1. Déjà vu - Olivia Lewis
    2. Words Of Love - Nadine & Fiona
    3. Angel - Chiara
    4. Don't Tell It - Fabrizio Faniello
    5. There For You - Leontine & Roger

    Don't hold your breath! I doubt that either one of these five songs will actually be the winner, but I'm certain that one of them will be the runner-up.

    Words of Love from Paul Giordimaina and Fleur Balzan is a fine rock ballad. Nadine & Fiona deliver it well. Chiara remains one of the best pop singers to ever grace the Maltese music scene. Fabrizio Faniello sings a beautifully crafted song from Georgina and Paul Abela to perfection, as do Leontine & Roger; Don't Tell It and There for You show that the Abelas still know how to write a decent love song.

    My personal favourite remains Olivia Lewis. If she doesn't win this year I truly believe that she should give up on the Eurovision Song Contest. I'm still raving about her song from 2003, Starting Over. What a great song! I can't believe that song lost to let To Dream Again sung by Lynn Chircop acquire the lowest number of points for Malta at any edition of the Eurovision Song Contest. This year Olivia is singing a song by the Vella/Borg winning duo. The song has a very magical moment when the chorus sings in Maltese while she goes on in English. Vella/Borg used phrases in Maltese for Desire which took my good buddy Claudette Pace to the Eurovision Song Contest in 2000.

    The troublemaker in me prays for one of the songs written by non-Maltese composers/authors to win. Yet it would be a sweet victory indeed if one of my top 5 made it to Kiev this spring.

    Listen to the songs on and feel free to let me know if you dis/agree with me.

    Personal notes for my friends...

    for Paul Giordimaina: Play On is up their with all those Maltese songs you know I love so much. Why waste it on the Eurovision contest? This is a classic case of pearls for swines! And by the way, where did you find that Pamela? She's sounds heavenly.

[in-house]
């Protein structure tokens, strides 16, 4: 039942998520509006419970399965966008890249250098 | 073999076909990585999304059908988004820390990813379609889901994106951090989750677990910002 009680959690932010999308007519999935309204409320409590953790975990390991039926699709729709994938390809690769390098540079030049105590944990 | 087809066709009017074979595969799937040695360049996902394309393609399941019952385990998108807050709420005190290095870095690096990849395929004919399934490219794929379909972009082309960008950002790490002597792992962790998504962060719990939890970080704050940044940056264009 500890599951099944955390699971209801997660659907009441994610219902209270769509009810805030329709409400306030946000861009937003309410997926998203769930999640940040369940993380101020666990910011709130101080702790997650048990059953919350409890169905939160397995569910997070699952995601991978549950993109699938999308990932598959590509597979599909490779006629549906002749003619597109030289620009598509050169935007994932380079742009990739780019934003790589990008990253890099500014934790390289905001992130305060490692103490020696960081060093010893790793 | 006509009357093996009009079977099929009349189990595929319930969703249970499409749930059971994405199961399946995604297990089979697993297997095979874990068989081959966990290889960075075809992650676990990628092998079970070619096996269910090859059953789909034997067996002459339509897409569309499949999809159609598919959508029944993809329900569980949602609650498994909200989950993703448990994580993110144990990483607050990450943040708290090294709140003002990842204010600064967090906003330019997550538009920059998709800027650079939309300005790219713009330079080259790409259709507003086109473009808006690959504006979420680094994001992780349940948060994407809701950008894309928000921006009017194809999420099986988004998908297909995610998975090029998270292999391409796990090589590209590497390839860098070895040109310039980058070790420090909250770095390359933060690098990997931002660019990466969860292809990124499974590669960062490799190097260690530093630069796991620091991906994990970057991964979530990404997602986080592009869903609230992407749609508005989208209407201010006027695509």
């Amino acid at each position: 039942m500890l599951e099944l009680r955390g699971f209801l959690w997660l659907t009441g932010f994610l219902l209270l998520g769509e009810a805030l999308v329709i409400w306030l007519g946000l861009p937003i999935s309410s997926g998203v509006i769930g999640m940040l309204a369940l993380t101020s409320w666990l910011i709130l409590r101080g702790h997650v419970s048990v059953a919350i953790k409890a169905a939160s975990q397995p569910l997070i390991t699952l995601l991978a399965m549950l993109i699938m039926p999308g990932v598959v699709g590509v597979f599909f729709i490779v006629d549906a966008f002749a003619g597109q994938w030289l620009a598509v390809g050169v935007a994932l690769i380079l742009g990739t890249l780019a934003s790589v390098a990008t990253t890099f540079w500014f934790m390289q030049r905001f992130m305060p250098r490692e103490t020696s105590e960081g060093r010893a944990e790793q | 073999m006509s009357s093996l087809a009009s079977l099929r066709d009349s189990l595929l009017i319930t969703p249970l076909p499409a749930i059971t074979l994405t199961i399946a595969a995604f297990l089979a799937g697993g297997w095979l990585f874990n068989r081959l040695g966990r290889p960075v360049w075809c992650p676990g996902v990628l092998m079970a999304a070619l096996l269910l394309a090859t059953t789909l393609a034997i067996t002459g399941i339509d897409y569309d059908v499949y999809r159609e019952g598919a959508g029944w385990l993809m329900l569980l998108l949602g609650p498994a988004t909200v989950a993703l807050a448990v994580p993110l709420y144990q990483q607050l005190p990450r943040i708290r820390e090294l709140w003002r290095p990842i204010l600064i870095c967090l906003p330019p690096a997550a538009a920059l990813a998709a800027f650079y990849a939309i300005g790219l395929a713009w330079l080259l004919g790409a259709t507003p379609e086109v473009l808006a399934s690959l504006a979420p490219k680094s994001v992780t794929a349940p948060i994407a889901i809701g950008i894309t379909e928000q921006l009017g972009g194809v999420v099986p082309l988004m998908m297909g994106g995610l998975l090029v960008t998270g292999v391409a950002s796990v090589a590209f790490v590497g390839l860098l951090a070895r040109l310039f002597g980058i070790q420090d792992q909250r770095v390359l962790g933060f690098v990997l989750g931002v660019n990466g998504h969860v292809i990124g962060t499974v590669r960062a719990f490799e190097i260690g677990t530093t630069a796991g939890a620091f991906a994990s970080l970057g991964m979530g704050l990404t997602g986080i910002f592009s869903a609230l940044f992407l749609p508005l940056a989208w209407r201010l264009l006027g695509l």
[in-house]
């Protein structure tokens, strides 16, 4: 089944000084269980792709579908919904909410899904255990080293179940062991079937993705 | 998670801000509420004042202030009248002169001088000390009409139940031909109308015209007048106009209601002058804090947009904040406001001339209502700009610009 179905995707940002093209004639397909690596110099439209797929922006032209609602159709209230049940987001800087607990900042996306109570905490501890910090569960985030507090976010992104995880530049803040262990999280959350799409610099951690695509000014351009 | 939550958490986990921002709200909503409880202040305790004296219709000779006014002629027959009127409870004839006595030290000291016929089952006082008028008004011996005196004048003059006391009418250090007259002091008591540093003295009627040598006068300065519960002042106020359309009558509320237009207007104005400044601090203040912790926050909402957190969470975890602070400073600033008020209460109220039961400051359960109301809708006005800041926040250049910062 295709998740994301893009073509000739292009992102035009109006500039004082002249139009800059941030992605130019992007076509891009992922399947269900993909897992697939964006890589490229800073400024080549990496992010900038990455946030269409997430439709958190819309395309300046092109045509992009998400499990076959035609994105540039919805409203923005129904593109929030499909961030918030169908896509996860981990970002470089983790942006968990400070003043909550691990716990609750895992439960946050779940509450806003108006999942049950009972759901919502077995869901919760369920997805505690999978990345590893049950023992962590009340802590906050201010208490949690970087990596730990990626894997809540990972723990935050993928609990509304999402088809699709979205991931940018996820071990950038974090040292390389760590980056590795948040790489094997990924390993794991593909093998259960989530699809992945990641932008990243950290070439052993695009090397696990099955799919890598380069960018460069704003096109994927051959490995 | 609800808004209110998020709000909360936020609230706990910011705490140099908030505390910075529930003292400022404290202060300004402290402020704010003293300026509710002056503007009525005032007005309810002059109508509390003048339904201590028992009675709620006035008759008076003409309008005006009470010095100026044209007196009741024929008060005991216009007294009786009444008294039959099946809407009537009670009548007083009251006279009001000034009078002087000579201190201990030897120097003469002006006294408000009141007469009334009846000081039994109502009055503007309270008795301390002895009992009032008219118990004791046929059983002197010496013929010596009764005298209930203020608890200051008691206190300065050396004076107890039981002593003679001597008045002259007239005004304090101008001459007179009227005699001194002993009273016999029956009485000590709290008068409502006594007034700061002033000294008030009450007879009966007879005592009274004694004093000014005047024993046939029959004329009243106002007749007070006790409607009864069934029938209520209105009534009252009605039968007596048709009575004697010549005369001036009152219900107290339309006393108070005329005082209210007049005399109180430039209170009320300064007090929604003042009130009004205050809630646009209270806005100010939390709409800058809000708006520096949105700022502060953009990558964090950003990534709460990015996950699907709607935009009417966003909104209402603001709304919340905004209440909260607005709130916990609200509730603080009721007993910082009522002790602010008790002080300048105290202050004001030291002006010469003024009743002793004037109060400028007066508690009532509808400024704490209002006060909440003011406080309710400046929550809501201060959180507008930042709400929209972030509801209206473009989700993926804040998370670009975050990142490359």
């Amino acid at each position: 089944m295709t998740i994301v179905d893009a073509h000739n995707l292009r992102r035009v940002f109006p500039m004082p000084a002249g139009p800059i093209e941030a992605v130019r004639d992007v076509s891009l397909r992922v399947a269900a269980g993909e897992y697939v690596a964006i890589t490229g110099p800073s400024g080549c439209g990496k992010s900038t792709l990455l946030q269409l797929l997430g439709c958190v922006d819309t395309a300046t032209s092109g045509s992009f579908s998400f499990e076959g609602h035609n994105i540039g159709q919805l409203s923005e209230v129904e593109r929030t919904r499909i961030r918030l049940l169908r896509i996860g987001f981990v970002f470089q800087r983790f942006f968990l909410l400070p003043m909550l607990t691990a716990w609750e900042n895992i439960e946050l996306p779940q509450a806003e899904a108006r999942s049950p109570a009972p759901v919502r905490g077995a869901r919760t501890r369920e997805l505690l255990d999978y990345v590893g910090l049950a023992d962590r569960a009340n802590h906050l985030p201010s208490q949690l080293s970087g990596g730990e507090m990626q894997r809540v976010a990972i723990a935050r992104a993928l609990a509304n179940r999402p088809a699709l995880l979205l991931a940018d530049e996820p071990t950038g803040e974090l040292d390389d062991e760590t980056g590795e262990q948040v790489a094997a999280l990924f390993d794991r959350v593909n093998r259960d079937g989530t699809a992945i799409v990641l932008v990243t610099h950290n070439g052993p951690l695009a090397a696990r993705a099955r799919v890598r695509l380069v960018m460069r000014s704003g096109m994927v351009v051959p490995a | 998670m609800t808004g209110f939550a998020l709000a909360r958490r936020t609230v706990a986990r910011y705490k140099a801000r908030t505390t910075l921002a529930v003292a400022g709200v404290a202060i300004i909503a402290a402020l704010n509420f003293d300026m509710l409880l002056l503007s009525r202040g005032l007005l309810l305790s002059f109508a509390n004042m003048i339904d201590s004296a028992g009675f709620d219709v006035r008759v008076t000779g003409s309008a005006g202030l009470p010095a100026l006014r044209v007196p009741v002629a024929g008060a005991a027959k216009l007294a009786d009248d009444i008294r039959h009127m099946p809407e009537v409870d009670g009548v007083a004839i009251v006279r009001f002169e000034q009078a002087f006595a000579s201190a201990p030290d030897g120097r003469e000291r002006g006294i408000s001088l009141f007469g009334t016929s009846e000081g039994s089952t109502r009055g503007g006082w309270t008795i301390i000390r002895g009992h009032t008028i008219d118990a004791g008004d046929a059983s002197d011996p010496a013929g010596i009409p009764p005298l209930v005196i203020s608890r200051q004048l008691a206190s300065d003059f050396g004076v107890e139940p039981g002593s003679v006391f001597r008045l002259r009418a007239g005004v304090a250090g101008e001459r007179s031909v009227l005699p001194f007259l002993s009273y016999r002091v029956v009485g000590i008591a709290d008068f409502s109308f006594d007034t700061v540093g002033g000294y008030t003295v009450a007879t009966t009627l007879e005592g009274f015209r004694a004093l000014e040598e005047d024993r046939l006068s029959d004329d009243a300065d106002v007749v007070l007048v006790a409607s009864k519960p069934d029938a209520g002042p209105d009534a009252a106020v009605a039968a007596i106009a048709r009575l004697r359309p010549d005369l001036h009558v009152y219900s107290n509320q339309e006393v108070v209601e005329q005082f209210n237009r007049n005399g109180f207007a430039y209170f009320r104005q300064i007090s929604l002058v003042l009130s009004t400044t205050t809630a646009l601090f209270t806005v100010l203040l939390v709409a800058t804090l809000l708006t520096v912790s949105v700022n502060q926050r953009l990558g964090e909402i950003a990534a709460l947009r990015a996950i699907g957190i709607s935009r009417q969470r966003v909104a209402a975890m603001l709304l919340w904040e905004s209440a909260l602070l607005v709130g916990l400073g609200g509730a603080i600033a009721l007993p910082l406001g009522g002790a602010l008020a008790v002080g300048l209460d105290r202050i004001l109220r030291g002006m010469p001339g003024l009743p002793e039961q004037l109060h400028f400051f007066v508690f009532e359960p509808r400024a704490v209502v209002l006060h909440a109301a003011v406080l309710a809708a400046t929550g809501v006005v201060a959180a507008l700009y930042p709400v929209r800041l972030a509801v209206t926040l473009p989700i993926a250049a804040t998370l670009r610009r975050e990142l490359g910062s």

for Augusto Cardinali: You're one of the most innovative pop composers to ever walk the streets of Malta. This year's Song for Europe is brightened beyond belief by your cute tune...and the arrangement is divine! Your song didn't make either of my two lists for the simple reason that it really is in a class of its own.

  • Tuesday, February 15, 2005

    Could it be?

    This weekend Malta will choose its entry for the 50th edition of the Eurovision Song Contest. I know that this introductory sentence has caused some of my readers to stop reading instantly, but I have already made my position quite clear on this matter in an earlier post.

    Anyway, there are various things I think about every year when we come to select a representative for the longest-running annual music show on TV. This year my pre-show thoughts are overwhelmed by the absence of audio clips from the songs on

    Over the past few years has given Internet users the opportunity to listen to the finalists in the Malta Song for Europe. Since the event is partly funded by taxpayers we feel it is their right to have access to the songs online.

    MaltaMedia's editor-in-chief made an official request via email to the Maltasong Board Secretary a couple of weeks ago. Although the songs were made available for radio over the past two weeks, we have still not received a CD to enable us to make clips available as web streams on Our editor-in-chief has followed up on the original request, which was quite politely received, but so far our request has not been granted by Maltasong, even though the secretary has emailed us a couple of times about other matters. We've even published press releases from Maltasong, such as the one on tickets for sale for the final coming up this weekend.

    Why have the song clips not been made available to this year?